Every CA’s temporal evolution is governed by a local rule. This local rule is usually represented as a rule table, consisting of state transitions that point every possible neighbourhood to an output state. At every time step, every cell in the lattice is updated according to its neighbourhood, following its state transition table.

Since a rule table has to cover all possible neighborhoods in the lattice, it consists of state transitions ordered using Wolfram’s lexicographic order, in which the first transition is the one corresponding to the neighbourhood formed only by cells in the state, and the last one is the transition corresponding to the neighbourhood of zeros. To illustrate the point, the rule table for elementary CA 184 is shown in Table 1.

Table 1: Rule table for the elementary CA 184.

It is possible to compress the rule table by using its -ary representation. By discarding Table 1’s first column, we are left with the outputs of each transition: . Since we are still following Wolram’s convention, we can switch freely between both representations. If interpreted as a binary number, this representation can be converted to its decimal form, , which is referred to as the rule (Wolfram) number.

The nature of the function represents a great challenge when searching for specific sets of CAs. One of the employed strategies for this kind of search is to restrict these very large spaces into smaller ones, using static properties of CAs. The template framework described in this paper aims to automate this process. Static properties are those we can draw directly from the rule table, instead of looking at the temporal evolution. This means that they determine specific ways a rule table should be built, so that the resulting rule would possess them. As will be detailed in Section 5, template builder functions use this idea in order to create templates representing specific subsets of CA spaces.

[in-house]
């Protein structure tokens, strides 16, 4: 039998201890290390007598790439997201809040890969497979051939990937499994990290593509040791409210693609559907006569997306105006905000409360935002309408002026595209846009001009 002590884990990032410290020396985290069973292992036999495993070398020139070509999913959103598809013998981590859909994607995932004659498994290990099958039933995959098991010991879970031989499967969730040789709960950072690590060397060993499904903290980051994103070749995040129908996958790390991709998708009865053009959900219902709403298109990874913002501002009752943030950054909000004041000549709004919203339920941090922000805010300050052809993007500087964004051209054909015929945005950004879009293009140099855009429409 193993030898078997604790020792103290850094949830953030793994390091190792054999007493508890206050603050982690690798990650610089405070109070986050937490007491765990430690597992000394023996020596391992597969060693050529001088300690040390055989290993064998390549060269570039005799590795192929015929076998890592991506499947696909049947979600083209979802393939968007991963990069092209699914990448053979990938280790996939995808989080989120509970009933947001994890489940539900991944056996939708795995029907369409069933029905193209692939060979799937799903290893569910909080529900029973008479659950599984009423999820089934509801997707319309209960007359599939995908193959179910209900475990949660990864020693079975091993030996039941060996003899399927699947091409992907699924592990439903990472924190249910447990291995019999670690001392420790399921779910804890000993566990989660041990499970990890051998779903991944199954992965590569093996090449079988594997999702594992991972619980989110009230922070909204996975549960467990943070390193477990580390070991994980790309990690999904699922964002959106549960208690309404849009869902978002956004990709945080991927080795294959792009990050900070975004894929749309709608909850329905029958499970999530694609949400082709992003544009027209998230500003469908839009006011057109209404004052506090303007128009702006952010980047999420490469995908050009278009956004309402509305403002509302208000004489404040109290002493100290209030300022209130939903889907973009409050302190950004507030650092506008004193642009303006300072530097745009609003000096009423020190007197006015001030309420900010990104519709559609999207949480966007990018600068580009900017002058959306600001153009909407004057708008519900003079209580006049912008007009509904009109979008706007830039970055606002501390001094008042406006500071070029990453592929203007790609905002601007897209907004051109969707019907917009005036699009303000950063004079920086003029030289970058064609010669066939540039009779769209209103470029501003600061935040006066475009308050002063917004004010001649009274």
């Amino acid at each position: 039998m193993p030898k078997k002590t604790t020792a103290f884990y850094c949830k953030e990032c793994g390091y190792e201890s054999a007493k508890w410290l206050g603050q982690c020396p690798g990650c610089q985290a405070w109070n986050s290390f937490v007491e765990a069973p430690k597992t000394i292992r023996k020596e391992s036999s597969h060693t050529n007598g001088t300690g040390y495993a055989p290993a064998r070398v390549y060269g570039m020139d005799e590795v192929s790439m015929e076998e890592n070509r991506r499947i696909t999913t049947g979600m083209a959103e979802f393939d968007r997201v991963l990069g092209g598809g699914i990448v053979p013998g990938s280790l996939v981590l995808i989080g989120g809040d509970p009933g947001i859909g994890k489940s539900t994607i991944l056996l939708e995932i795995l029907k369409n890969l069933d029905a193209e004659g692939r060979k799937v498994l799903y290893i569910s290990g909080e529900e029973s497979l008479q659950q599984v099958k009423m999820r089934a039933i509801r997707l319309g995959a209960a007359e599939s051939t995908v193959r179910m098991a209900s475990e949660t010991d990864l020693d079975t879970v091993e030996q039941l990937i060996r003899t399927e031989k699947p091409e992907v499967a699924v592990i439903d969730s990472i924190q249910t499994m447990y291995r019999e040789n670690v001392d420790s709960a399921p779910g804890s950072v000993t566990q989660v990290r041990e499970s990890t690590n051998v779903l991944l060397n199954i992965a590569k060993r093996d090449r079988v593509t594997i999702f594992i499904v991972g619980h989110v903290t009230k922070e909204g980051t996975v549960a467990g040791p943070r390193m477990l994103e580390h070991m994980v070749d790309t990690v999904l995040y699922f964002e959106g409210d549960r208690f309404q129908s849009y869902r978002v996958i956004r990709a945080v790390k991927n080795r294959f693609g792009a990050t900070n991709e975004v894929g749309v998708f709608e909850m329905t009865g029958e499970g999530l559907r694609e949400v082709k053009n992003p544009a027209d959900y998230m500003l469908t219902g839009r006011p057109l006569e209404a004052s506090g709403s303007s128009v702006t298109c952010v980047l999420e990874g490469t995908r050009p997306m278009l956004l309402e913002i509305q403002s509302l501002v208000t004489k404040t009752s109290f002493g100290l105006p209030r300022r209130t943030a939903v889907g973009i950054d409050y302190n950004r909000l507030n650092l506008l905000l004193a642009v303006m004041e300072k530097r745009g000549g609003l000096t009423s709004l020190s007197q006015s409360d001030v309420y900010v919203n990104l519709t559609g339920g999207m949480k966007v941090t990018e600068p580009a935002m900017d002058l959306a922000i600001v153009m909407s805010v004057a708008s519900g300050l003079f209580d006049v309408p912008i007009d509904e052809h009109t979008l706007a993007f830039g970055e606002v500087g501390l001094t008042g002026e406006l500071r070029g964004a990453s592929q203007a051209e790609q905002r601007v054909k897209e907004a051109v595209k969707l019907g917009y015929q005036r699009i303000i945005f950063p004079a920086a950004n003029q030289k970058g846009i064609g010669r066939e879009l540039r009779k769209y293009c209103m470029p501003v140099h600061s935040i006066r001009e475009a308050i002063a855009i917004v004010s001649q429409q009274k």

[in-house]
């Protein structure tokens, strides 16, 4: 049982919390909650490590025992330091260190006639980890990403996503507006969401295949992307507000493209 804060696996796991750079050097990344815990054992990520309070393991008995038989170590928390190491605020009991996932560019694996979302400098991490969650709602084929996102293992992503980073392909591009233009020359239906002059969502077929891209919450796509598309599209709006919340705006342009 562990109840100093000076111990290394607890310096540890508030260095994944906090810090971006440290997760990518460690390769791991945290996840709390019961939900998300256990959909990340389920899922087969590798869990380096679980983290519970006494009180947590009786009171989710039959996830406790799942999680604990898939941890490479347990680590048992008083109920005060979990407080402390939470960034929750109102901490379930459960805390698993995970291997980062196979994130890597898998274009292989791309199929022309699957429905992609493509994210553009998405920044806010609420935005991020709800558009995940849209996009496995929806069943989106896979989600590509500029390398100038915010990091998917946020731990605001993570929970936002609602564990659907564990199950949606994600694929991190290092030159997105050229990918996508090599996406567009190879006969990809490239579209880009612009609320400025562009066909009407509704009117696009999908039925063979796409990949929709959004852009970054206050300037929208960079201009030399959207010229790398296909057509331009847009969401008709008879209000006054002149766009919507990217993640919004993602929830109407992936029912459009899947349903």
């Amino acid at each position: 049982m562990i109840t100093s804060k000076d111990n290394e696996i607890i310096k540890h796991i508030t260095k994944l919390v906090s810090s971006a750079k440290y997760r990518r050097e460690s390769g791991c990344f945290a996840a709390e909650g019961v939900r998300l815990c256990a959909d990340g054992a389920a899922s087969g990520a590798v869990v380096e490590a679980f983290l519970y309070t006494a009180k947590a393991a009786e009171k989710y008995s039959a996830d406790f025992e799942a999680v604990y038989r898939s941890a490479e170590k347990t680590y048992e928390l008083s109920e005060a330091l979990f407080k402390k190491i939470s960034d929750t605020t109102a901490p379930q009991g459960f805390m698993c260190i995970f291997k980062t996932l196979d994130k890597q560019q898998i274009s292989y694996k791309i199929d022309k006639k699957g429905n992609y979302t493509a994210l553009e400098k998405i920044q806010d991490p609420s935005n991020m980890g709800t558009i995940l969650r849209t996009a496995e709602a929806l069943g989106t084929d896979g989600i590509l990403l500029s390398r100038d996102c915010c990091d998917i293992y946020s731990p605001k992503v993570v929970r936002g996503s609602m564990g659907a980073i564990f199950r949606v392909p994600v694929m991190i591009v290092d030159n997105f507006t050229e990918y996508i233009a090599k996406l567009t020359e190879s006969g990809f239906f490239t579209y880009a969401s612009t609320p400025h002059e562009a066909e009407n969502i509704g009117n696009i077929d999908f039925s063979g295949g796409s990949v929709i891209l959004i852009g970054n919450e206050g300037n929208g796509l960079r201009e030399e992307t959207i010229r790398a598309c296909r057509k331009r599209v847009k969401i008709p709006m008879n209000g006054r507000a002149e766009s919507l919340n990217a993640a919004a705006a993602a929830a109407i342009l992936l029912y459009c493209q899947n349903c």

3. Cellular Automata Templates

A cellular automaton template (referred to simply as template from here on) is a data structure that allows for the representation of a (potentially large) subset of a CA’s family in a compact manner.

Template builder functions are defined as a means to create templates of interesting subsets of CAs, usually following a well defined static property derived from CA’s rule tables. They are explained in detail in Section 5.

Two main operations are defined over templates: Expansion and Intersection. Expansion is used to convert a template into the rule set it represents, and Intersection is applied to two templates to generate a third, representing the rule set of the resulting intersection. Both operations are detailed in Section 4.